17. Differential Diagnosis: • Intussusceptions: • Shd. Be differentiated pre-operatively due to different management. • Char: • Common under 2 y/o • Occur in well nourished infant who suddenly doubled up due to colicky pain. Hrs. later pass out bloody mucoid stool • Sausage shape mass in the RLQ • Regional enteritis (Crohn’s dse): • s/sx is almost the same w/ AP this is dx. in celiotomy

  18. Differential Diagnosis: • UTI / Ureteral stone: • Referred pain to the labia, scroyum or penis • Chills, fever (+) R costo-vertebral angle tenderness, hematuria, leucocytosis • Dx: -----> pyelography • Gynecological disorders: • Rate of erroneous diagnosis of AP is highest in young adult female • Order of frequency: • PID -----> ruptured grafian follicle ----> twistd ovarian cyst or tumor -----> endometriosis -----> ruptured ectopic pregnancy

  19. TREATMENT • Adequate hydration, correct electrolyte imbalance • Manage other medical problems • Pre-operative antibiotics: • Simple AP - hrs antibiotic • Ruptured AP - antibiotic until fever • Peritonitis - 10 days antibiotics • Surgery: • Open appendectomy: • McBurney (oblique); Rocky Davis (transverse); right paramedian; midline incision

  20. Open Appendectomy:

  21. TREATMENT • Laparoscopy:

  22. TREATMENT • Phlegmon and small abscesses can be treated conservatively w/ IV antibiotic • Well localized abscess ---> percutaneous drainage • Complex abscess ---> surgical drainage • Interval appendectomy – 6 wks. Following an acute event treated either non-operatively or w/ simple drainage of an abscess. • 0-37% recurrent appendicitis

  23. PROGNOSIS Mortality: • 9.9% -------> 0.2% • Factors: • Ruptured prior to surgery • Simple - 0.06% • Ruptured - 3% • Age of pt.: • Ruptured - 15% • Death due to: • Uncontrolled sepsis (peritonitis, intra-abdominal abscess, gm (-) septicemia. • Cardiac / pulmonary insufficiency (elderly) • Pulmonary embolism • aspiration

  24. PROGNOSIS Morbidity: • Simple - 3% Ruptured - 47% • Early: • Septic : • Wound infection / abscess • Intra-abdominal abscess (appendiceal fossa, pouch of Douglas, sub-hepatic space, multiple intestinal loops. • Fecal fistula: • Wound dehiscence • Intestinal obstruction: due to locculated abscess & exuberant adhesive formation

  25. PROGNOSIS Morbidity: • Late: • Adhesived bands • Inguinal hernia (3x greater in pt. who had appendectomy) • Incisional hernia (paramedian / midline incision)

  26. Appendicitis in the Young • Difficult to establish diagnosis: • Inability of a child to give accurate history • Diagnostic delays by both parents & physicians • Rapid progression to rupture: • Underdeveloped greater omentum ----> higher morbidity • < 8y/o had a twofold increase rate of perforation as compared to older children

  27. Appendicitis during Pregnancy • AP is the most frequent extra-uterine dse. requiring surgical Tx during pregnancy • Most frequent during the 1st & 2nd trimesters • S/Sx: • Abdominal pain, tenderness • Rebound tenderness and guarding less due to laxity of abdominal wall • Increase WBC; abdominal ultrasound • Dx is difficult due to displacement of the appendix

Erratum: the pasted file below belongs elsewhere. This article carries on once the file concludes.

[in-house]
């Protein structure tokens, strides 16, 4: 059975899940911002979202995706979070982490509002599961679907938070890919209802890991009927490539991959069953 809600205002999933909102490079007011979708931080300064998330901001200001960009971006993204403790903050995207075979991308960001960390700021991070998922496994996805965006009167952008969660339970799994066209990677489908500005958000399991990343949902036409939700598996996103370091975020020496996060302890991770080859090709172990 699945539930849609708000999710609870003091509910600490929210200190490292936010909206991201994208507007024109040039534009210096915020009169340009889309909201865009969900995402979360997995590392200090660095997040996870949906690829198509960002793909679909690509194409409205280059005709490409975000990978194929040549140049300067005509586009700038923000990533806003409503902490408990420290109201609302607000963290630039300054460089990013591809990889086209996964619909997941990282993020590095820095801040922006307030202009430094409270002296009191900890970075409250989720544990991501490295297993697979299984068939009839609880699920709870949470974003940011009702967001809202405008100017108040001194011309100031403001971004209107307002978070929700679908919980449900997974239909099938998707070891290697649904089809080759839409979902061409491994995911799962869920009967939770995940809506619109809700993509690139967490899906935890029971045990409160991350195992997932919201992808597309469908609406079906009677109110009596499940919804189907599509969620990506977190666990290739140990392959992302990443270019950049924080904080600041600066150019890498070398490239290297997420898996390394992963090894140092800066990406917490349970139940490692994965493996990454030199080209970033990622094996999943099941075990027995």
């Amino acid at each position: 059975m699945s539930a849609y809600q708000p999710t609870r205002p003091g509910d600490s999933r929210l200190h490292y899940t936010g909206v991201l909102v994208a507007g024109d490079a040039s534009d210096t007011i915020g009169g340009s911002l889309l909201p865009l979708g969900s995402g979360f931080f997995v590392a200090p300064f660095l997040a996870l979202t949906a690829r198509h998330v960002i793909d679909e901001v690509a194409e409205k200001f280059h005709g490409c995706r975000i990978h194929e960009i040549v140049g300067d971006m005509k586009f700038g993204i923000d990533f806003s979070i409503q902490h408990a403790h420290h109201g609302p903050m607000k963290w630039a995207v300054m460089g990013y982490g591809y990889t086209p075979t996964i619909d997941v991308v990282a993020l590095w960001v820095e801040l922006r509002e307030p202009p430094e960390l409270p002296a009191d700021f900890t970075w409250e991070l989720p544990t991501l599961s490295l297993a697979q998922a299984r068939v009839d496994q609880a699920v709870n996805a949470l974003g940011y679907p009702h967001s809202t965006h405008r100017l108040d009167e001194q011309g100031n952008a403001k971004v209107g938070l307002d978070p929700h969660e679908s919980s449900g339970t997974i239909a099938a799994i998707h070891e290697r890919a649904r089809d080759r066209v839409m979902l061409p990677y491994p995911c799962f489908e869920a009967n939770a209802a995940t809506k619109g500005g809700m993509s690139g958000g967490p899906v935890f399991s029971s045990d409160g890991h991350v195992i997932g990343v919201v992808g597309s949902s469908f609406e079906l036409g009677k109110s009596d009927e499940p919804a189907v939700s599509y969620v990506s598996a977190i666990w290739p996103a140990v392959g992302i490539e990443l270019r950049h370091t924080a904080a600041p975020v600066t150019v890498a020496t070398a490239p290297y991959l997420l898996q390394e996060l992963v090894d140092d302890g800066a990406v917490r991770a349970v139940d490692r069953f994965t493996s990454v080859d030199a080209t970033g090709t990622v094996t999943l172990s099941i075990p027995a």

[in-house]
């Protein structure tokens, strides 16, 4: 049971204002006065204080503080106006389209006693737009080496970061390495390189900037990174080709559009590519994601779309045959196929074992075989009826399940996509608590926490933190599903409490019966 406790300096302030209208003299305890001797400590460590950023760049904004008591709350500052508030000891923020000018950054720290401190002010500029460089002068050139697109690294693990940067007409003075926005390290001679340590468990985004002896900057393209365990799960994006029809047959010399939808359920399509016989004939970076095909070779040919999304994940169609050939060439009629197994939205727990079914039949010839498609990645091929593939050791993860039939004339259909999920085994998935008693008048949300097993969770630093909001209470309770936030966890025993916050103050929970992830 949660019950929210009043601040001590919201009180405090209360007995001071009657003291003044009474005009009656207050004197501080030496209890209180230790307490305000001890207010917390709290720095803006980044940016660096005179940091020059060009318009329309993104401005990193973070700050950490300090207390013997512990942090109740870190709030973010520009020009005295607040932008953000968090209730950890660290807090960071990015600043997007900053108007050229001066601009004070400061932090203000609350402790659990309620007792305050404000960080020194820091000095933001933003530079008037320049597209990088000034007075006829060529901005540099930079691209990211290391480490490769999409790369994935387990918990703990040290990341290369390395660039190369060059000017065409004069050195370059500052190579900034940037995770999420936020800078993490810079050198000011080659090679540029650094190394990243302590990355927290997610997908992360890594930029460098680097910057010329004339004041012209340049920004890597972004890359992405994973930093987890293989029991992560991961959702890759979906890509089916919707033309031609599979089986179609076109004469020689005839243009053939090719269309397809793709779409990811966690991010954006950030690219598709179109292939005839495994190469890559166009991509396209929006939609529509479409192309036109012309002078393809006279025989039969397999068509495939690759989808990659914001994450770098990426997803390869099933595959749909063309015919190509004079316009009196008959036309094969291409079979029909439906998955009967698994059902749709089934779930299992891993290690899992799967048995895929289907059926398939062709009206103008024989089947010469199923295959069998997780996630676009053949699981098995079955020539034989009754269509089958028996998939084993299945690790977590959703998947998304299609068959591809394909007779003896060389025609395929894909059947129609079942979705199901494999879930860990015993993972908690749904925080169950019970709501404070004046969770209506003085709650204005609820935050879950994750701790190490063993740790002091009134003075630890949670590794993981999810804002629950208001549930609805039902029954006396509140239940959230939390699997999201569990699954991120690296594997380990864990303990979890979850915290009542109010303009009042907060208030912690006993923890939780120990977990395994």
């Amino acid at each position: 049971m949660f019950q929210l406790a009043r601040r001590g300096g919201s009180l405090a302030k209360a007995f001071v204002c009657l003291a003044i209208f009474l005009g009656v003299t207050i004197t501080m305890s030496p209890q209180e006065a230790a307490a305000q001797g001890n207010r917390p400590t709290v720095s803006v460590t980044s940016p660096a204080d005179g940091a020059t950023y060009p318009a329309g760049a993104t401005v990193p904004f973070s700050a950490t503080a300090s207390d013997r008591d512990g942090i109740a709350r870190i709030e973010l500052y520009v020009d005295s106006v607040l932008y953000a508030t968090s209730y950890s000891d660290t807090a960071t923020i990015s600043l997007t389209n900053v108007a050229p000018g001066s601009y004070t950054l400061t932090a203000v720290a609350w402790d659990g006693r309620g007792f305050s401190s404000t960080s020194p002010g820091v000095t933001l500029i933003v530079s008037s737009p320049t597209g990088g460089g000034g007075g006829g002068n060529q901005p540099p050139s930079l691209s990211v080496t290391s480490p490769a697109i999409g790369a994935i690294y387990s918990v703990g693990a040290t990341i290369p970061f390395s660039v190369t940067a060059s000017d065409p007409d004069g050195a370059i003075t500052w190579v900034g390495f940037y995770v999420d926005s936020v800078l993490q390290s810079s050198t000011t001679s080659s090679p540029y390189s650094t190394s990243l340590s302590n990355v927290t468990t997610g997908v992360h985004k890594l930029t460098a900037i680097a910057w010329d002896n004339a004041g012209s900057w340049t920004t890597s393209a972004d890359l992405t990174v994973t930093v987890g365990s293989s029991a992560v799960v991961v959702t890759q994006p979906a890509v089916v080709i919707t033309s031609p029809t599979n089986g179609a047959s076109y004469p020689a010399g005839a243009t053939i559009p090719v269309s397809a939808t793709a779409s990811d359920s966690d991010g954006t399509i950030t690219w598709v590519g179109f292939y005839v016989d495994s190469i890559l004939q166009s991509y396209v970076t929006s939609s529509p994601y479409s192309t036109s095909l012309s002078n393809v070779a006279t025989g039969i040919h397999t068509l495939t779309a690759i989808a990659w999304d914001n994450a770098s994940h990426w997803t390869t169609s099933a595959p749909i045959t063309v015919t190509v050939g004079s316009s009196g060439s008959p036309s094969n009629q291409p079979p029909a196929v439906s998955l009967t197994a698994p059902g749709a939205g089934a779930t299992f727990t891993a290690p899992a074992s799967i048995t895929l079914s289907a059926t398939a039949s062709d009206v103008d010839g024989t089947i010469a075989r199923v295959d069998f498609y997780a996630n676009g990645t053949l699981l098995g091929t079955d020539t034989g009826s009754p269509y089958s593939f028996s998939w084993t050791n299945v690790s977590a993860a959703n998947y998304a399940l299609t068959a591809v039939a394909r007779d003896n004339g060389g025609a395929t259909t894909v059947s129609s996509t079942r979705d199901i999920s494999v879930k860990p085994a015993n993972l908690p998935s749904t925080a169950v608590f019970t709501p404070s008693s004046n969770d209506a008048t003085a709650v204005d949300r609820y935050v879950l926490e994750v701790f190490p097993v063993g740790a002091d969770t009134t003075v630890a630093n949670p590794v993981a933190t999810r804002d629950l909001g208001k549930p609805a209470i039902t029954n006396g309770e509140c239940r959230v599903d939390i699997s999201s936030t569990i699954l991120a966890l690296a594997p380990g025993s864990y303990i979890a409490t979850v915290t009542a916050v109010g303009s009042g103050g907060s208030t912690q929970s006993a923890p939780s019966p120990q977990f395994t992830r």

28. Appendicitis during Pregnancy • Dx is difficult due to displacement of the appendix

  29. Appendicitis during Pregnancy • Risk of surgery: • Premature labor - 10-15% both for negative laparotomy and appendectomy for uncomplicated AP • Appendiceal perforation is significant factor associated w/ fetal and maternal death. • Fetal mortality - 3-5% w/ early appendicitis • 20% perforation • Suspicion of appendicitis during pregnancy shd prompt rapid diagnosis and surgical intervention

  30. Tumors of the Appendix • Appendiceal malignancy is rare • Discovered during laparotomy or in association w/ acute inflammation of the appendix • CARCINOID: • Firm, yellow, bulbar mass in the appendix • Located: appendix ---> small bowel ----> rectum • Carcinoid syndrome is rare in appendiceal carcinoid unless widespread metastases are present • Malignant potential related to it’s SIZE ---> > 2cm • Treatment: < 2cm appendectomy > 2cm right hemicolectomy

  31. Tumors of the Appendix • ADENOCARCINOMA: • Rare • Histologic type: • Mucinous adenocarcinoma • Colonic adenocarcinoma • Adenocarcinoid • Manifestation: • Acute appendicitis • RLQ mass • Treatment: right hemicolectomy • Prognosis: • 55% ----> 5yr. survival

  32. Tumors of the Appendix • MUCOCELE: • Progressive enlargement of the appendix from the intraluminal accumulation of a mucoid substance • Histologic type: • Retention cyst • Mucosal hyperplasia • Cystadenomas • Cystadenocarcinoma • Rarely occurs w/ gelatinous ascites (Pseudomyxoma Peritonei) usually associated w/ malignant ovarian or appendiceal mucinous CA. if present survival is decreased

  33. Tumors of the Appendix • MUCOCELE: • Treatment: • Benign - appendectomy • Malignant - right hemicolectomy for cystadenoCA of the appendix; THABSO and appendectomy for ovarian cystadenoCA • Adjuvant Tx: • Radiation, intraperitoneal and systemic chemotherapy recommended but it’s role is unclear • 57% local recurrence at appendiceal primary site • Death ensues due to progresive obstruction and renal failure

  34. THANK YOU